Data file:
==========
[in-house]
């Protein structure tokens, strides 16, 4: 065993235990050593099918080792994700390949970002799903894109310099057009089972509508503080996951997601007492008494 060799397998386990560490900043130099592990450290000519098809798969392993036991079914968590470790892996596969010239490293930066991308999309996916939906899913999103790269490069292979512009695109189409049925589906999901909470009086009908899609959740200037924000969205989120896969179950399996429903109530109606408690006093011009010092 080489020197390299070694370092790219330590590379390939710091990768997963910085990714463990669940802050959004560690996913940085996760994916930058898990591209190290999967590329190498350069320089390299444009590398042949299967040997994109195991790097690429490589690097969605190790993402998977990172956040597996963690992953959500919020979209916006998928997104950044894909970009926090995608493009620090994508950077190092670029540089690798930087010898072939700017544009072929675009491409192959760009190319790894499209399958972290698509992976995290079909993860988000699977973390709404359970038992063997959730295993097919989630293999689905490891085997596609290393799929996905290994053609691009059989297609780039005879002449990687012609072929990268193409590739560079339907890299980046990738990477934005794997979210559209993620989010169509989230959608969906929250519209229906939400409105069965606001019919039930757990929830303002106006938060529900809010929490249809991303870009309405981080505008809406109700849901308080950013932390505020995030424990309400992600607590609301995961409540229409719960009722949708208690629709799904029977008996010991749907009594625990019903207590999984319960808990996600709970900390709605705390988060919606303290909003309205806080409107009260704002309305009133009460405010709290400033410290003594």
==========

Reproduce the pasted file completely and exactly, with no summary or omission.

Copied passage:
[in-house]
């Protein structure tokens, strides 16, 4: 065993235990050593099918080792994700390949970002799903894109310099057009089972509508503080996951997601007492008494 060799397998386990560490900043130099592990450290000519098809798969392993036991079914968590470790892996596969010239490293930066991308999309996916939906899913999103790269490069292979512009695109189409049925589906999901909470009086009908899609959740200037924000969205989120896969179950399996429903109530109606408690006093011009010092 080489020197390299070694370092790219330590590379390939710091990768997963910085990714463990669940802050959004560690996913940085996760994916930058898990591209190290999967590329190498350069320089390299444009590398042949299967040997994109195991790097690429490589690097969605190790993402998977990172956040597996963690992953959500919020979209916006998928997104950044894909970009926090995608493009620090994508950077190092670029540089690798930087010898072939700017544009072929675009491409192959760009190319790894499209399958972290698509992976995290079909993860988000699977973390709404359970038992063997959730295993097919989630293999689905490891085997596609290393799929996905290994053609691009059989297609780039005879002449990687012609072929990268193409590739560079339907890299980046990738990477934005794997979210559209993620989010169509989230959608969906929250519209229906939400409105069965606001019919039930757990929830303002106006938060529900809010929490249809991303870009309405981080505008809406109700849901308080950013932390505020995030424990309400992600607590609301995961409540229409719960009722949708208690629709799904029977008996010991749907009594625990019903207590999984319960808990996600709970900390709605705390988060919606303290909003309205806080409107009260704002309305009133009460405010709290400033410290003594």